A friend of mine died today.  One of those people you thought you would like to have known better.  Then again, it probably wouldn’t have been possible to know him better.  It was over fifty years ago that I met him in basic training.   He was a freckle faced red headed kid from Ohio then.  He still is.

    He was one of those kids that signed up and forged his parent’s signatures so he could join before he was eighteen.  He wasn’t all the way through zero week before he was sure he had made a mistake.  Not that he would quit, he couldn’t face his mom and tell her what he had done.

    At first, I thought he was a hanger on type guy.  He was just always there and could be counted on to back you up in any situation.  He would answer for you at morning call and we had free use of each other’s stuff.   Well, maybe not his tooth brush.  Somehow, we had fun, even during basic training.  He and I carried one guy from Dayton up Misery Hill and down Agony Hill.  One of us carried his stuff up and the other carried him.  We switched on the way down.  Maybe he considered me the hanger on type guy.

    He was in for three years and I was drafted into two years.  He carried the radio and was complaining about it.  I told him it was an easy job and he told me I could have it if I wanted.  Instantly I was the radio man.  He kept an eye on me for a while, and then started chiding me about how slow I was.  “Did you break any records when you carried it?” I asked.

    We drank together, played together, played cards together, and even tried to get a girl into the barracks one night.  As I remember that didn’t work out well at all.  We both had about the same amount of luck playing cards.  If we got a three day pass, we would find a way to get home that weekend.  It was a trip of two thousand miles total.
    After basic, we were both sent to Ft. Benning GA.  Neither of us was used to the hot scorching sun of the south, but we both got used to it with only one episode of sun burn each.  Well I got it twice.  Fell asleep on the beach in Panama City.  Almost got court marshaled.

    We both got shipped to Vietnam on the same boat, the “USS Buchannan.”   That was quite a trip from the ship that came out from Cuba to challenge us. It was our first and only trip through the Panama Canal, and my first and so far last look at Diamond Head in Hawaii, crossing the International Date Line.  We had two submarines with us the whole way, and didn’t find out about it until we were challenged near Cuba.  They sort appeared on either side of us, and the Cuban ship turned around and left in a hurry.  I remember that very well.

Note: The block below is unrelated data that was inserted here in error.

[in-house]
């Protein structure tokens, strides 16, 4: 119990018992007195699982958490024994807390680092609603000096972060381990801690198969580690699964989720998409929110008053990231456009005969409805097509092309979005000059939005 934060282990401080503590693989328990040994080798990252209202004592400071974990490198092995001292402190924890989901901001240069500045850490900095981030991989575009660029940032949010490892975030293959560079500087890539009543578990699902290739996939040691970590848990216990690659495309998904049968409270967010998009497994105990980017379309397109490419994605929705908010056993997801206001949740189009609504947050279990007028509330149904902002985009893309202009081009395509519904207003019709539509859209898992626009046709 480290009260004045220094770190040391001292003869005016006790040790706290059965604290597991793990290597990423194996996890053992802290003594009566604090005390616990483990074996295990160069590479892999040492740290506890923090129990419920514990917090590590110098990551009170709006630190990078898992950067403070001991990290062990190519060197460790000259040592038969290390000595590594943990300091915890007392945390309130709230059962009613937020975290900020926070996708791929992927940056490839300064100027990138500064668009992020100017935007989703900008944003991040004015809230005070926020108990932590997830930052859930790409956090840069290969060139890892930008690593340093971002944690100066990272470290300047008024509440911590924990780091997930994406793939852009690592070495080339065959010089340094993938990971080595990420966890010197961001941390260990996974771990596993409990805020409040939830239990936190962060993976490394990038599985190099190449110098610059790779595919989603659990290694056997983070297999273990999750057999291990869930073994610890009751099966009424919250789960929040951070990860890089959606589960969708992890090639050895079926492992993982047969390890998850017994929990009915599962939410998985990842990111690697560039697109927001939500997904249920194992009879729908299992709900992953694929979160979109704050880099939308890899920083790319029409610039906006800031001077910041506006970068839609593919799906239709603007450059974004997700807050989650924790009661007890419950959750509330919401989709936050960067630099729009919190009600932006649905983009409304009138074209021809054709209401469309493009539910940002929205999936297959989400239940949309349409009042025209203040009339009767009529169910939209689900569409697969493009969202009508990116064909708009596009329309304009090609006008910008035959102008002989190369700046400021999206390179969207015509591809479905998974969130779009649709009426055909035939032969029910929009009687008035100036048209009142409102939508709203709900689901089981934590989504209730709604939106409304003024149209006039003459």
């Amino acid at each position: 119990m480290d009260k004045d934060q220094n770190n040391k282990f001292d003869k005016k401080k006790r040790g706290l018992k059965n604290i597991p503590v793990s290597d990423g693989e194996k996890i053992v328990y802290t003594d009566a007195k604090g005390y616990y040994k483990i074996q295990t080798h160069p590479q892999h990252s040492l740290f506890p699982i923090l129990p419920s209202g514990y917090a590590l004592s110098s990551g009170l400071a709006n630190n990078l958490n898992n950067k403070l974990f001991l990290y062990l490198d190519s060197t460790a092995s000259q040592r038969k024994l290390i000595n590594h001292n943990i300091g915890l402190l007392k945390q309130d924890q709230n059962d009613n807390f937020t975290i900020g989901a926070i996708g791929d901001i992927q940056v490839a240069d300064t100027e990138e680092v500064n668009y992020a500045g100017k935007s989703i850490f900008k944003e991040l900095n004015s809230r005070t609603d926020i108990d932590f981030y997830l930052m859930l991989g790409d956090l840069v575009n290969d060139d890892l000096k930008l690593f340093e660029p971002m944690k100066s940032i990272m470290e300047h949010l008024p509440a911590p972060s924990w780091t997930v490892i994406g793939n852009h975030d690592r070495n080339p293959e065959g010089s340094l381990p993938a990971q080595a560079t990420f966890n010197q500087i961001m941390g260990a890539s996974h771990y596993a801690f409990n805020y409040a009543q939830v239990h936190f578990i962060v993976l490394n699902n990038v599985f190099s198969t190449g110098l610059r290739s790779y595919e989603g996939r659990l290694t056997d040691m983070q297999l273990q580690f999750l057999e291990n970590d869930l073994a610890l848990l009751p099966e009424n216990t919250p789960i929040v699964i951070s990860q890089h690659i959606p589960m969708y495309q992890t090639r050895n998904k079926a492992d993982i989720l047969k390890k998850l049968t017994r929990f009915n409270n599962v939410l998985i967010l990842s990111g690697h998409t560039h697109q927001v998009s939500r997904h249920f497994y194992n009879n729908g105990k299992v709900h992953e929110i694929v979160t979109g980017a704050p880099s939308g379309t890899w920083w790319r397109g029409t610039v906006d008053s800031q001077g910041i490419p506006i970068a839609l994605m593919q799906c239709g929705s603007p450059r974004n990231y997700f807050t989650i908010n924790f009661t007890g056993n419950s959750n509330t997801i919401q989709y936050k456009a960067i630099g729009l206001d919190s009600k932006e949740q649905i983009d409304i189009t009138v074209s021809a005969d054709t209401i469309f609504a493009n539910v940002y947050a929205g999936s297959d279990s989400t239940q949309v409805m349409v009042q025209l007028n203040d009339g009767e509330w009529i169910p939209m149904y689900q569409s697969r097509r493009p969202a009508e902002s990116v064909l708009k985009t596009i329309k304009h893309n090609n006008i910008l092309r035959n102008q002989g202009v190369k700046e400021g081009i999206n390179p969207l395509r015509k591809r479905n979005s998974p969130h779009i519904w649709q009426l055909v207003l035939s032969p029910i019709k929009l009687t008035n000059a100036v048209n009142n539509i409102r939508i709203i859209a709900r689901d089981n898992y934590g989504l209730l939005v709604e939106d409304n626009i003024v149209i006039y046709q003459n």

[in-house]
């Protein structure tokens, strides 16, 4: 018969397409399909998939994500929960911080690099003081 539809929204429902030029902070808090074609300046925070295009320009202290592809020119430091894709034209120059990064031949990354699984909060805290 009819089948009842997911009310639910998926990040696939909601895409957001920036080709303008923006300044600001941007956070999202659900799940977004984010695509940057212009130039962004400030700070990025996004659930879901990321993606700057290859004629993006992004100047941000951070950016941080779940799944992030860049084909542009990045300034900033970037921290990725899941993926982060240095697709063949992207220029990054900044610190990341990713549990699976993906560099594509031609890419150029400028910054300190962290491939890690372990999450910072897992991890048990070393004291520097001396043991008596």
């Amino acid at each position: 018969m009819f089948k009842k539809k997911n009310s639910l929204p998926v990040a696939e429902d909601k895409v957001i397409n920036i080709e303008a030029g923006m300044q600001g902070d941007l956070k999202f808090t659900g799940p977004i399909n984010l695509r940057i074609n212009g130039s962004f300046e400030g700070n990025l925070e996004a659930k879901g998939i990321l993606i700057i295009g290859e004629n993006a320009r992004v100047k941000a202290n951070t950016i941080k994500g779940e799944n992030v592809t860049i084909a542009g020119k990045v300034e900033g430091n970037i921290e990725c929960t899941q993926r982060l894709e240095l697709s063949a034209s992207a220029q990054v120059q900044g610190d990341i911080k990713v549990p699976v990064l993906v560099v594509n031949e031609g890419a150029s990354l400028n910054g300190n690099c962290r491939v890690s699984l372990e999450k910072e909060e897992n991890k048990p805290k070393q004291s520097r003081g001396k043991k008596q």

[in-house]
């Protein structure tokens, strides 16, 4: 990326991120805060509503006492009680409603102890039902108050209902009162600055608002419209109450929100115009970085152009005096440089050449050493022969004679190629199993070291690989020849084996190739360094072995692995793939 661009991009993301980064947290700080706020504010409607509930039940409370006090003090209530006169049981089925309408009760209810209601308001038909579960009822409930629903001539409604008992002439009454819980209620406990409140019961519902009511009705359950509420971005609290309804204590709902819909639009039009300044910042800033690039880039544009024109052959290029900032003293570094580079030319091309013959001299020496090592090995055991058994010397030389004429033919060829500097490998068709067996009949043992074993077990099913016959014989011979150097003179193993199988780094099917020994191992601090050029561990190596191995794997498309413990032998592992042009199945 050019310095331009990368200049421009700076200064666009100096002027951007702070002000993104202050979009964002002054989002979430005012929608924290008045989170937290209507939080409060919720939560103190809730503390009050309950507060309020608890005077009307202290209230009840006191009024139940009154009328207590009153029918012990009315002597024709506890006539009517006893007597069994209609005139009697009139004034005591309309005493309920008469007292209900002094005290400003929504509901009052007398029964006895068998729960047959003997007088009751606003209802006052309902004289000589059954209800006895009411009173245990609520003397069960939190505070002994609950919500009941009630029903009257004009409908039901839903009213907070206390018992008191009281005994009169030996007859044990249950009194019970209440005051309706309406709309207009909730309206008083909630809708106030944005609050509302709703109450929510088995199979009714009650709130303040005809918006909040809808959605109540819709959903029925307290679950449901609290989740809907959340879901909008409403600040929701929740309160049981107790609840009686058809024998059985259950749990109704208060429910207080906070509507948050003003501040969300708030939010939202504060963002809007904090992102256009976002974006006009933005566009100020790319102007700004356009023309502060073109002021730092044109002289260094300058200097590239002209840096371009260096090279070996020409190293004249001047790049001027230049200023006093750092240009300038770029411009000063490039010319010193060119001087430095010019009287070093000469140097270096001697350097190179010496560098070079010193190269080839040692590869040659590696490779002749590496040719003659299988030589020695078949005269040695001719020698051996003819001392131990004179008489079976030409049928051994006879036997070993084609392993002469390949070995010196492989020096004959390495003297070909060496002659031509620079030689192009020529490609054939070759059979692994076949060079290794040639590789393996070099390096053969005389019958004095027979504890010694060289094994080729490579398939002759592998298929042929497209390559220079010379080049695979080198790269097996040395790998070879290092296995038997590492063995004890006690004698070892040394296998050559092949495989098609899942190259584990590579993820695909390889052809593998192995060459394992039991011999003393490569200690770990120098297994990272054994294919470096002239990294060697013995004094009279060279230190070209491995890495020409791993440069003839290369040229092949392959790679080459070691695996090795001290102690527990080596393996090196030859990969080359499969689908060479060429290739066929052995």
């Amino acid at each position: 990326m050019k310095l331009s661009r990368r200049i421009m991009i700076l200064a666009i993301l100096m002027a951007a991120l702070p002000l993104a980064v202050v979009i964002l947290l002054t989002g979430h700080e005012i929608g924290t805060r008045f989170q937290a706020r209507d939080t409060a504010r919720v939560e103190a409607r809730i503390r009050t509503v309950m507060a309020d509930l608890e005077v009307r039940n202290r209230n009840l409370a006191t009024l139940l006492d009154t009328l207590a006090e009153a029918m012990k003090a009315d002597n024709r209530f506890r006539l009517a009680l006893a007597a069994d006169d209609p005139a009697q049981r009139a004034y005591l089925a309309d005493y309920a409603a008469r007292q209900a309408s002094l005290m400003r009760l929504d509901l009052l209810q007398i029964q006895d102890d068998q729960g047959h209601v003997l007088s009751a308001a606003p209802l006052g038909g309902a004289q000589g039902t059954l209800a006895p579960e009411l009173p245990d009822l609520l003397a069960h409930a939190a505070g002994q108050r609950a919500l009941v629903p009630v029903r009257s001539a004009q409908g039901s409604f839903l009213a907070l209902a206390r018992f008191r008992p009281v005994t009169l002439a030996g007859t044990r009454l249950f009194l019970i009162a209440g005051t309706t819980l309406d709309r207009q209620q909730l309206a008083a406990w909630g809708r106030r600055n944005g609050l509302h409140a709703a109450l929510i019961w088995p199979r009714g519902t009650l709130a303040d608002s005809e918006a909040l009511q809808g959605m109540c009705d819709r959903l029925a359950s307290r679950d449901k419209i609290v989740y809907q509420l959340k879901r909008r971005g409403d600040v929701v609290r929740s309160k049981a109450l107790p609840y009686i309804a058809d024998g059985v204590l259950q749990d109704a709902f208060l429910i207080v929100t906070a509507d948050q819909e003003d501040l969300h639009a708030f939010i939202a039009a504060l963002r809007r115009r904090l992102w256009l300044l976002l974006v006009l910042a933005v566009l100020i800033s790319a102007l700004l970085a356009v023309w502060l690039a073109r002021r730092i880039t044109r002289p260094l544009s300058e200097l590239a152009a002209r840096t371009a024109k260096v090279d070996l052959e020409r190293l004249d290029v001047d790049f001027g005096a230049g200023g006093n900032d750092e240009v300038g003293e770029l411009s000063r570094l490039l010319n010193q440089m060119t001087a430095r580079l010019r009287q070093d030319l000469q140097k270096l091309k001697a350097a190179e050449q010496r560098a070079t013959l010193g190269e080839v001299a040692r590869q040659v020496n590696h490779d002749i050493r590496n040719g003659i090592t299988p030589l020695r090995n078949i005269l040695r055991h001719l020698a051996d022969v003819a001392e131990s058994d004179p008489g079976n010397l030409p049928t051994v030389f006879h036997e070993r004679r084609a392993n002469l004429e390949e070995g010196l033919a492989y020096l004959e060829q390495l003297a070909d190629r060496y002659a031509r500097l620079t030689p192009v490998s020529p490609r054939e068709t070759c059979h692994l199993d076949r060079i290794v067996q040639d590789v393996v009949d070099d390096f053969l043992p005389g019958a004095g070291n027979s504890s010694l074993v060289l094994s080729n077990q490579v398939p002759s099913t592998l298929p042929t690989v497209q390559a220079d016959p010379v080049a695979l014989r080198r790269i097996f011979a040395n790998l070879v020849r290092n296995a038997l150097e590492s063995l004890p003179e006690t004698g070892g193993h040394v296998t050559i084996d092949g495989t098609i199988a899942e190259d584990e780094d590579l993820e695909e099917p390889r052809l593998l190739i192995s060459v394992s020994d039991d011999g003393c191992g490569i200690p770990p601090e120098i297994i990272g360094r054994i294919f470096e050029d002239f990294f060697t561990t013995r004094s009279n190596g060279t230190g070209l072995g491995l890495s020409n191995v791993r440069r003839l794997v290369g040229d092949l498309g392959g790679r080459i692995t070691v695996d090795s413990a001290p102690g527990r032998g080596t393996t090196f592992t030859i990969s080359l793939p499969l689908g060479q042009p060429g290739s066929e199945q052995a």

Once in Nam we didn’t talk as much as we did before.  He was usually in front of me, we slogged through the same rice patties, up the same hills, through the elephant grass, in the same jungle, guarded the same roads and ate the same food.  We went through two major battles together and several skirmishes.

    My time in the army was done before my year in Nam was finished and with mortars landing all around I told the Lieutenant I wasn’t about to re-up.   He smiled and a week later I was home with my wife.

    We had both got married the same week end in May, two different girls in two different states.

    We sorta drifted apart after I got out.  Just one of those things where living life takes priority over old friends.  It was thirty years later when we finally got together again.  When I walked up to his front door, he had the same freckle faced smile and ears I had known thirty years before.  I guess veterans like to hug a lot, but it felt good to see him, hold him and know for sure he had survived the greatest form of hell man has ever devised.

    After that we spent some time together each month or so along with our wives.  As time progressed it sort of dropped off to a phone call every month or two.  We really didn’t talk much, didn’t need to.  Then a little more than a year or two ago, he had some health problems and didn’t want me to come down right then.  Later we got together and just sat and talked about family wives, cars and grandkids.  I had a problem with some business one day and felt the need to talk with him.  “Why are you asking me about this?” he asked.
    “Who else could I count on for good counsel?  You dragged me through smelly rice patties and jungle.  I kinda have good reason to trust your advice.”
    I was talking to a couple of his sons when he died.  I had been there four out of the five days since the doctors sent him home to die.  He had hugged me again, looked at me and said.  “I’m ready to go, you could be the only one to understand, but I am ready.  I know Jesus, and he has forgiven me.  I’m not quite ready to buy the ticket or step off the bus, but I am ready.

    I did know what he meant.  I was there five days later when he took his last breath.  His wife and family were all there.  His sons and daughters, sisters and friends they were the ones I felt bad for.  The loss of a father, brother, husband and close friend could not be recovered.

    I looked down at him as he was at peace.  Didn’t have a real smile on his face, but I could see one.  His dog was lying on his legs and looked up at me saying, “He ain’t gonna wake up this time you know.”

    I lost a friend today.  Did I know him well enough?  Probably not, but the only one who might have know him better was his wife, maybe his kids, but I doubt it.  Will I miss him? Yup, but he will always be in my memory as a smiling freckle faced kid with big ears that joined the army too soon.